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Retiring at the Same Time as Your Spouse?

September 05, 2019

It sounds great! Retiring with your spouse at the same time would mean you could travel together, take up some hobbies together, have more time to spend as a couple. And how long has it been? Often, by the time we are nearing retirement we have only recently said goodbyes to our youngest child. Which means that over the last 20 or more years, spouses have seen little of each other as day-to-day obligations eat up alone time. It is for these reasons that simultaneous retirement has its appeal. But it is important, especially for women, to know where the pitfalls lie.

Peak Earnings

If you are considering leaving your job in your 50’s or early 60’s, you are walking away from your peak earning years. That doesn’t just affect your income now, it means that you aren’t contributing as much as you could to Social Security, employer-matched 401(k) plan, and IRAs. These years are critical to safeguarding your finances especially as you move into the later years of retirement. Before you and your spouse decide to exit the workforce together, it will be important to run scenarios with your current financial plan and retirement savings to be sure that you will be secure for the long term. There are a lot of factors to take into consideration during this review and it is recommended that you work with a financial advisor if you are considering early retirement.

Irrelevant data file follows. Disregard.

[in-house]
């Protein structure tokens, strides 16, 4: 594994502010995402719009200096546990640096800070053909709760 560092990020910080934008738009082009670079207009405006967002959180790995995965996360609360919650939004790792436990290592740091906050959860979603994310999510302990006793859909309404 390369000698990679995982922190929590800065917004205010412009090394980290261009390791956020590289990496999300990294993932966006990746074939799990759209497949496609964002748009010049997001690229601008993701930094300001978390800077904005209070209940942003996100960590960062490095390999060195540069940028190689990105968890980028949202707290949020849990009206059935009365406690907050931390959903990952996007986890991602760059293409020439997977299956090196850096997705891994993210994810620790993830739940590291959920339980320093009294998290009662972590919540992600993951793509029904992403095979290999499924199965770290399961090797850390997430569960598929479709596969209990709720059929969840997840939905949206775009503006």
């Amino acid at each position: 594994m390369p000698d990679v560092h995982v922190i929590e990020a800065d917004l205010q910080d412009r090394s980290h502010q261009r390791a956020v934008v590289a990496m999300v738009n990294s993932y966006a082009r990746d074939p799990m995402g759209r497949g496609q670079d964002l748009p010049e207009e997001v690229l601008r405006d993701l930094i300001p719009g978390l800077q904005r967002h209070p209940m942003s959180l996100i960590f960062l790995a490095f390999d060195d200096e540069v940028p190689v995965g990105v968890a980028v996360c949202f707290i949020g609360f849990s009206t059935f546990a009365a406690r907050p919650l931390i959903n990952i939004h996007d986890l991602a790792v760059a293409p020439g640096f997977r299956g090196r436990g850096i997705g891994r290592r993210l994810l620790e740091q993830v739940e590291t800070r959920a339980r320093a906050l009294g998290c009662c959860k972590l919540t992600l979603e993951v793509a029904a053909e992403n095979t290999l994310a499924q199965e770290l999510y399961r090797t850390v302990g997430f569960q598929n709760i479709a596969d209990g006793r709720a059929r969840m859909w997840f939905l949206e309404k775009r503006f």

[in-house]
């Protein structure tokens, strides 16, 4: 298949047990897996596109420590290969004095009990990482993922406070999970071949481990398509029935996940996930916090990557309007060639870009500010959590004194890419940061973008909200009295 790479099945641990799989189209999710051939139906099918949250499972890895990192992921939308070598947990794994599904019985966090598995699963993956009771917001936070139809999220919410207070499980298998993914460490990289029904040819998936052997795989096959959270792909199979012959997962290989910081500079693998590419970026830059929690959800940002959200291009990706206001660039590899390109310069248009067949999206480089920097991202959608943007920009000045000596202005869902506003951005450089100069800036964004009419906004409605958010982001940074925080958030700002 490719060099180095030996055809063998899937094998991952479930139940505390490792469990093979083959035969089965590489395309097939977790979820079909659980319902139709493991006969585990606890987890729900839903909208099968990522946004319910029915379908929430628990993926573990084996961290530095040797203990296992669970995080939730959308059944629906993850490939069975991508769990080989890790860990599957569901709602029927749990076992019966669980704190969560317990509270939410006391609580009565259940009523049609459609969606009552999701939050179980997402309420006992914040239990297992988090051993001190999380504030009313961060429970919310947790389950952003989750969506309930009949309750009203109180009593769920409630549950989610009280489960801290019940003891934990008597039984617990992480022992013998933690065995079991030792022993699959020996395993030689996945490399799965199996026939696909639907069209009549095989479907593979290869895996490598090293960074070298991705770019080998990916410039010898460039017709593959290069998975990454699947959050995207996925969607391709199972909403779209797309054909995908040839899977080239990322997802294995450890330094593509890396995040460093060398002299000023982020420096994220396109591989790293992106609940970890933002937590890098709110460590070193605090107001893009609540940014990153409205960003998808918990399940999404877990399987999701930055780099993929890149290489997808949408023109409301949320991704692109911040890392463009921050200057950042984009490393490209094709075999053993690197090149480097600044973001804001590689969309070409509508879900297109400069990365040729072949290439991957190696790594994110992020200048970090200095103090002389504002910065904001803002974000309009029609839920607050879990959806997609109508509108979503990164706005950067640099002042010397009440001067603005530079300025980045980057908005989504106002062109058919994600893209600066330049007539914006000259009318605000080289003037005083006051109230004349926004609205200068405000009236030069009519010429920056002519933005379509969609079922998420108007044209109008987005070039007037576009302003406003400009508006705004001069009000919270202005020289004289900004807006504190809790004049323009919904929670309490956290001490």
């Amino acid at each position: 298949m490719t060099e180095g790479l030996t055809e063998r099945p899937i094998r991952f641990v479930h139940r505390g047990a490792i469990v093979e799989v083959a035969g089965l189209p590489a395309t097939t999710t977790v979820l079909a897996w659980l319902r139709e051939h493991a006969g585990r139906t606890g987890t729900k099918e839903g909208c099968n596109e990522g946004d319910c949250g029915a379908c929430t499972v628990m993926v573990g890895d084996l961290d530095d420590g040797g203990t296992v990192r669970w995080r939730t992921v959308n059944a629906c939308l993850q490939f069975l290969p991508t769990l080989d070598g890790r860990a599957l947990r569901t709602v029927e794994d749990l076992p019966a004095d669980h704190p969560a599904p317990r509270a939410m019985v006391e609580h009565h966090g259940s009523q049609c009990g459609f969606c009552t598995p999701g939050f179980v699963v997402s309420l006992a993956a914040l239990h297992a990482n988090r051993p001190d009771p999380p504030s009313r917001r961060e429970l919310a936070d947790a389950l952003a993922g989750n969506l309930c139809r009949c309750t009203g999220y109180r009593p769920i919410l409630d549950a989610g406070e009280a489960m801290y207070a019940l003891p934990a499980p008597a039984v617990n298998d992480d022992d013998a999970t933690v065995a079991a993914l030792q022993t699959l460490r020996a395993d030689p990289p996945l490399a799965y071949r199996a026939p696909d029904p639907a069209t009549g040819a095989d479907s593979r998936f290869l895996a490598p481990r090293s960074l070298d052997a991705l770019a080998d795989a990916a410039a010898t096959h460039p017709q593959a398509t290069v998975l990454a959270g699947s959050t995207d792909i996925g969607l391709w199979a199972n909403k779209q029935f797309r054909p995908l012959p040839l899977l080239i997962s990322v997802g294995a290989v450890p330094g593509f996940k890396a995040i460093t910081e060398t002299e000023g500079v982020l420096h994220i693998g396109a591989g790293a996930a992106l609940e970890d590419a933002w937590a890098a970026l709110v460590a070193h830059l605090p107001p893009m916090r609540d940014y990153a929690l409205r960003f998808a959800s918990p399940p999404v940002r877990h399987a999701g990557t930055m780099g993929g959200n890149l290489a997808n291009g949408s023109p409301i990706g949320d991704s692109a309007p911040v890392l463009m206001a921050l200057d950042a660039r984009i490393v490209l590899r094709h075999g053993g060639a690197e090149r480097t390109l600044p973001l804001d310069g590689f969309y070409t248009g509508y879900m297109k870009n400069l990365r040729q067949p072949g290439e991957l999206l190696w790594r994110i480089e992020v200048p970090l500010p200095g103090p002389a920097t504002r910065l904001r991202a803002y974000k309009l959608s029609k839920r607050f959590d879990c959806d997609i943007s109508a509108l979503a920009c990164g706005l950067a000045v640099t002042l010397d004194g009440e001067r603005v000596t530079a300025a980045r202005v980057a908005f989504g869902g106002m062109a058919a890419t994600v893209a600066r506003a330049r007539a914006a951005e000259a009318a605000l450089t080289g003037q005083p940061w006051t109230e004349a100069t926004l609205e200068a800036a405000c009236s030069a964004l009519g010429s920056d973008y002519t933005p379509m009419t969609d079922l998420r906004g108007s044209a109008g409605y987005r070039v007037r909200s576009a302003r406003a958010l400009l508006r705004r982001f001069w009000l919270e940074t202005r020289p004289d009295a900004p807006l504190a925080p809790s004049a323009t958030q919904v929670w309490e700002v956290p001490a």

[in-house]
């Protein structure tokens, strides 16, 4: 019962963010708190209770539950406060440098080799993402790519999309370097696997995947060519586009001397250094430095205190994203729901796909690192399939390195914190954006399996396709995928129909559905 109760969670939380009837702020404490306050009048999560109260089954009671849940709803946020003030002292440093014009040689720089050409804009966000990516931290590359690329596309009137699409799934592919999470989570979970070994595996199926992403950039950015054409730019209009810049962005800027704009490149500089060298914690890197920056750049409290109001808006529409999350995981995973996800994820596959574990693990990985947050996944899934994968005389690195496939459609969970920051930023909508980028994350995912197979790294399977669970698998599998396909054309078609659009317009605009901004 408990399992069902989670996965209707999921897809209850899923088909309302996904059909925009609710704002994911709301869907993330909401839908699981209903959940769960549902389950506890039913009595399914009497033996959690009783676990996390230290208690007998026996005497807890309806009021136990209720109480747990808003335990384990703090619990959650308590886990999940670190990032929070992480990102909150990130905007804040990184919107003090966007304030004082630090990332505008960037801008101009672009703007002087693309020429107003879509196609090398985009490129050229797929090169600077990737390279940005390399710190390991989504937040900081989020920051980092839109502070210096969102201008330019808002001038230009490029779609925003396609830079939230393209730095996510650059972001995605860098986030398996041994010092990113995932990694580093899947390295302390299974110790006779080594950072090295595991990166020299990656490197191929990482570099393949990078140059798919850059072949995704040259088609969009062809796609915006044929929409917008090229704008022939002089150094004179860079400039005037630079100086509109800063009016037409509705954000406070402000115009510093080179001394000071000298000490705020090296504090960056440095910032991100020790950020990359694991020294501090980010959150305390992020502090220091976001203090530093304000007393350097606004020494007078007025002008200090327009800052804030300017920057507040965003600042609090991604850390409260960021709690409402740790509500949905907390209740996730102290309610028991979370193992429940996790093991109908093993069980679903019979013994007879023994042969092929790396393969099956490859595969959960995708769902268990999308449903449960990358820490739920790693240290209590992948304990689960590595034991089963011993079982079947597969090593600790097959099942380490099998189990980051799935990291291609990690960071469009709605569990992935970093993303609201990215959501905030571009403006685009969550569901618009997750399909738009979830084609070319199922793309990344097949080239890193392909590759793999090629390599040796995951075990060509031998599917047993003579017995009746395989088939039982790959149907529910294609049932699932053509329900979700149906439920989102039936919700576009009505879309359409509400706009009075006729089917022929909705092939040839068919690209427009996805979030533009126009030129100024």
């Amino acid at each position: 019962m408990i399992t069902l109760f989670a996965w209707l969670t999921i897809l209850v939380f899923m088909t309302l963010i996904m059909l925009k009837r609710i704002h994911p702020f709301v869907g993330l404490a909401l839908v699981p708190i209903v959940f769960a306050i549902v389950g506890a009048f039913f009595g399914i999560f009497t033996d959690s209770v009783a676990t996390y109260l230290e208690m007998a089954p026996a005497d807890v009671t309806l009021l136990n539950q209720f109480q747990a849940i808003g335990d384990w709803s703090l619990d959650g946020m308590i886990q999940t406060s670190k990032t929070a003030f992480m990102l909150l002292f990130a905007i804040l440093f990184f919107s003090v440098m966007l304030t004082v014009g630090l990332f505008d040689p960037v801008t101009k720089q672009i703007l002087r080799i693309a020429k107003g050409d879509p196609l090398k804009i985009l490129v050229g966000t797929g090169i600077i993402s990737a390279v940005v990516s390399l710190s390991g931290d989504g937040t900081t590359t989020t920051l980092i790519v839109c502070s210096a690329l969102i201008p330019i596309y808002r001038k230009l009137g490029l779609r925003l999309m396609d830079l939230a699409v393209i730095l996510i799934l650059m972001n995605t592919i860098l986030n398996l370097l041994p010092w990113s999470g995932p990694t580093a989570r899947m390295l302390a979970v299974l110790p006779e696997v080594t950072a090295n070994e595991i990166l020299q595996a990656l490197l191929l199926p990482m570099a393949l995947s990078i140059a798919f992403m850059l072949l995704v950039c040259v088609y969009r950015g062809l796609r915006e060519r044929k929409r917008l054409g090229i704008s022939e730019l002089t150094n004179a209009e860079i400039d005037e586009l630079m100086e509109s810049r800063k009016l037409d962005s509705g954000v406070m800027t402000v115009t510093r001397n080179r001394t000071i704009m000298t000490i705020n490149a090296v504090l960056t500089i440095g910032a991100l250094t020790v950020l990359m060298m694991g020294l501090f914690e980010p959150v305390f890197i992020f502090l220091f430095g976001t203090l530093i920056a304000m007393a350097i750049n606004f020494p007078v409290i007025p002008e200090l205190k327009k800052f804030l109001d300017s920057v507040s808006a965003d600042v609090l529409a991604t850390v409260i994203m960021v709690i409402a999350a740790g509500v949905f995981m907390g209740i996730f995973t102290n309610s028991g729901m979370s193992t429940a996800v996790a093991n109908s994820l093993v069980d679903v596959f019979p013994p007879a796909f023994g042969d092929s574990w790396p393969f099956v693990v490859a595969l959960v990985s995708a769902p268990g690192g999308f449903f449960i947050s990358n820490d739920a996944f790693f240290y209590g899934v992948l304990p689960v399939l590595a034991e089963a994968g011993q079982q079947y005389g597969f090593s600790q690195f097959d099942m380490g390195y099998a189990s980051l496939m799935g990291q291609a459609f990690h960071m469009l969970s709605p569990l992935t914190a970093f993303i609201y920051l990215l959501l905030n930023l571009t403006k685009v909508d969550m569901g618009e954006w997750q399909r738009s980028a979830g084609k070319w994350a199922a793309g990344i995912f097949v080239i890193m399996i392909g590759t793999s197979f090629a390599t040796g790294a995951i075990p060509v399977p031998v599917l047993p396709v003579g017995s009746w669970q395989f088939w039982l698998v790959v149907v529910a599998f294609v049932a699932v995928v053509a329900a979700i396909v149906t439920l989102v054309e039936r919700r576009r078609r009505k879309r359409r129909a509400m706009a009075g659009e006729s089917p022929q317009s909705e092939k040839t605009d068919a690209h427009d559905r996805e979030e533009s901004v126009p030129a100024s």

If you come to the conclusion that you are unable to retire at exactly the same time as your spouse, try not to get too discouraged. Your plan can be adjusted to help you achieve financial independence.  Your advisor may recommend delaying retirement by a few years, making catch-up contributions to your IRA and 401(k), converting some IRA money to a Roth IRA, and restructuring your portfolio for potential growth.

Social Security & Women

Social Security payments are tabulated based on your 35 highest-earning working years. Since women tend to pare back their working years to raise children and/or care for other family members, staying in the workforce at a possible peak earning time could make up for years with lower earnings earlier in life.

Since women tend to live longer, retiring earlier (therefore losing income and a higher Social Security payout) and missing out on potentially profitable years to further save, could have a greater impact on women than one may realize. Women, on average, spend more years retired than men do. That extended life also means that women tend to have more costly health issues later in life and need more expensive long-term care.[1] With longer life, comes the added expense, and if women started with less, to begin with, the odds are higher that they will outlive their savings. Currently, women are 80% more likely than men to be impoverished after the age of 65.[2]

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